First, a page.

• Non-Cash SPIFFs: These include gift cards and merchandise. They may be given out as door prizes or employee award programs at the end of the year. A company selling advertising space could give away t-shirts or hats with their logo as non-cash spiffs at their annual sales conference.

Pro tip:

Forget the hassle of calculating incentives for your sales teams with Compass. Manage and automate sales incentive programs easily, from launching to calculating and disbursing incentives.

How to run a successful sales SPIFF program?

Here's a step-by-step process to follow to run a successful SPIFF program:

  • Understand your goals and define them clearly: This is where you determine what success looks like for your company and figure out how much of a role sales incentives will play in achieving those goals.
  • Articulate how your reps should achieve your goals: Clearly communicate your goals and expected behaviors. This could be anything from calling on certain accounts more often than others, booking more appointments, or selling more products to customers who haven't purchased them before.
  • Establish who can participate: Decide if everyone on the team will be eligible or if only certain people need incentives (e.g., managers vs. individual contributors). 
  • Decide a timeframe: Designate a timeframe for when the promotion will take place (i.e., end of the quarter, end of the month) so that employees can plan accordingly instead of rushing at the last minute to ensure they meet their goals in time for the deadline.
  • Budget properly: SPIFF programs can be more expensive than you might anticipate. Always be aware of the potential costs associated with these programs and make your plans appropriately.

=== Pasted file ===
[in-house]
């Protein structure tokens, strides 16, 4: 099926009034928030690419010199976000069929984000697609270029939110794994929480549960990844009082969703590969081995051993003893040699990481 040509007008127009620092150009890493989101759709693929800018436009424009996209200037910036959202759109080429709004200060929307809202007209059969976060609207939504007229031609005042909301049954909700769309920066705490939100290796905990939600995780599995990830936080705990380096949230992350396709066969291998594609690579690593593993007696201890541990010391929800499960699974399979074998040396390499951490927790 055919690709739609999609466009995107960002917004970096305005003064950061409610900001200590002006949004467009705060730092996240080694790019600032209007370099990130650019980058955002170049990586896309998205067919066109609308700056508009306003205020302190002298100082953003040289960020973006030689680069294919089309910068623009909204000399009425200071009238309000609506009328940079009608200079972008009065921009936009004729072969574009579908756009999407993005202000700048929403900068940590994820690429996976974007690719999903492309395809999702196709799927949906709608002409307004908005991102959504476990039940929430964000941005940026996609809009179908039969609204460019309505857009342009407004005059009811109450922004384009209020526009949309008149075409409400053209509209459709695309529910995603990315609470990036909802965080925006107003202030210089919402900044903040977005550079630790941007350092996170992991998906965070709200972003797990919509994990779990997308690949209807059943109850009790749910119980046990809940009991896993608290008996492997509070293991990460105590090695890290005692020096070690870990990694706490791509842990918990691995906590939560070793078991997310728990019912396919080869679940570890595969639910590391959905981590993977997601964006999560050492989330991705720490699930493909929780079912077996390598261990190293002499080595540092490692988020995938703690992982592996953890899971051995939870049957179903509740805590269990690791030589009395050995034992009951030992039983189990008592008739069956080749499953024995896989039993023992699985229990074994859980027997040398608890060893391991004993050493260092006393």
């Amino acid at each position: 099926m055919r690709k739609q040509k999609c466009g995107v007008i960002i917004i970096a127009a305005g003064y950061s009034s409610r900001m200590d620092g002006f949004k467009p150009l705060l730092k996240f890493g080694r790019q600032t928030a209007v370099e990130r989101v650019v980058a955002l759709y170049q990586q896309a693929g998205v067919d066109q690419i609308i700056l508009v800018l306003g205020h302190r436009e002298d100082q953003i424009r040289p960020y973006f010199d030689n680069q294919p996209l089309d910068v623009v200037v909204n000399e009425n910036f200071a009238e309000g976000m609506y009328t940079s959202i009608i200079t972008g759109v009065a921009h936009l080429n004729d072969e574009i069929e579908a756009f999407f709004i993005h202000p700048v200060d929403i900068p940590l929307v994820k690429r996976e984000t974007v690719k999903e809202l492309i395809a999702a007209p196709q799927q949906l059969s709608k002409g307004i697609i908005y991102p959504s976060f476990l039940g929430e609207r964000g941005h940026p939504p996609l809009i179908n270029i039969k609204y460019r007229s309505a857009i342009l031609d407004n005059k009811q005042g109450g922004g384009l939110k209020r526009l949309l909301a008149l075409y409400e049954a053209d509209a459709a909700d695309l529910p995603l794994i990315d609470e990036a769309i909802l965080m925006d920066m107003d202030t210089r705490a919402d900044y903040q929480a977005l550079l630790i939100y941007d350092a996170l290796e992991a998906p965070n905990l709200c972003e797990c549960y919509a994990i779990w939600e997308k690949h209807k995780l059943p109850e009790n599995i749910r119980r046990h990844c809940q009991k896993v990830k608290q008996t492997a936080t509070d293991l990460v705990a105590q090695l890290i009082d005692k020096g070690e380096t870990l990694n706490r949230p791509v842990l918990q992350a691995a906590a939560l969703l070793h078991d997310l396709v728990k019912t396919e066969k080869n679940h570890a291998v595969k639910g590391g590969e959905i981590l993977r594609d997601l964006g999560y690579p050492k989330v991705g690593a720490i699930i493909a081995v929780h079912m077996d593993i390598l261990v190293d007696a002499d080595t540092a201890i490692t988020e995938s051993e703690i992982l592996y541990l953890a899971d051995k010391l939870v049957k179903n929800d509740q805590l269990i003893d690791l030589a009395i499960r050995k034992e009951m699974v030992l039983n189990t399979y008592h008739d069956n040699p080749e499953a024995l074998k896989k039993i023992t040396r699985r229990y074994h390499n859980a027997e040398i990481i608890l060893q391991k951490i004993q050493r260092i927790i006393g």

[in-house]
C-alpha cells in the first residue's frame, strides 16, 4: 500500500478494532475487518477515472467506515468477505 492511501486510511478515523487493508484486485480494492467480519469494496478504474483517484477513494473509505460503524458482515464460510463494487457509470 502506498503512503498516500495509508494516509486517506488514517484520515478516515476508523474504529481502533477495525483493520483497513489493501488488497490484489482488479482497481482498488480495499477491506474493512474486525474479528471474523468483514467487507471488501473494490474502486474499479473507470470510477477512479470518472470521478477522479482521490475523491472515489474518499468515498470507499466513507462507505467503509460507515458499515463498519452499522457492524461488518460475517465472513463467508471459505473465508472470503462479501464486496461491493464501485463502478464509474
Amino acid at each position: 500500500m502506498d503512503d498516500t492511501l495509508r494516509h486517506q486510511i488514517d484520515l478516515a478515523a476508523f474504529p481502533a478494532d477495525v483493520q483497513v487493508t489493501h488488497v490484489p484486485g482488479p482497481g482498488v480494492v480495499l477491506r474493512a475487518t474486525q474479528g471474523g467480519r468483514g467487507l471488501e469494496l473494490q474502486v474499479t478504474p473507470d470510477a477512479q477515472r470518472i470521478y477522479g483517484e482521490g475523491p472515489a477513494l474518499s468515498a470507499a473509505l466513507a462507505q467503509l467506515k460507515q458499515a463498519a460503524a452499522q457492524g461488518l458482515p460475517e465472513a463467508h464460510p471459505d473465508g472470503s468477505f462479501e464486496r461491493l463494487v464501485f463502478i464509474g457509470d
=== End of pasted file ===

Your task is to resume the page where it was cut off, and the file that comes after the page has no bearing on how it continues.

• See if it was worth it: Have a strategy to determine the program's success. The metrics that best match your sales objectives should be defined and used as a guide. In this manner, you can decide whether or not to carry out a comparable spiff in the future.

Are SPIFFs taxable?

Yes, SPIFFs are taxable. In many cases, they can often be taxed depending on the exact type of reward or incentive. Make sure that your employees are making themselves aware of any SPIFFS taxes that may be associated with those incentives.

Employee pulse surveys:

These are short surveys that can be sent frequently to check what your employees think about an issue quickly. The survey comprises fewer questions (not more than 10) to get the information quickly. These can be administered at regular intervals (monthly/weekly/quarterly).

One-on-one meetings:

Having periodic, hour-long meetings for an informal chat with every team member is an excellent way to get a true sense of what’s happening with them. Since it is a safe and private conversation, it helps you get better details about an issue.

eNPS:

eNPS (employee Net Promoter score) is one of the simplest yet effective ways to assess your employee's opinion of your company. It includes one intriguing question that gauges loyalty. An example of eNPS questions include: How likely are you to recommend our company to others? Employees respond to the eNPS survey on a scale of 1-10, where 10 denotes they are ‘highly likely’ to recommend the company and 1 signifies they are ‘highly unlikely’ to recommend it.

Based on the responses, employees can be placed in three different categories:

  • Promoters
    Employees who have responded positively or agreed.
  • Detractors
    Employees who have reacted negatively or disagreed.
  • Passives
    Employees who have stayed neutral with their responses.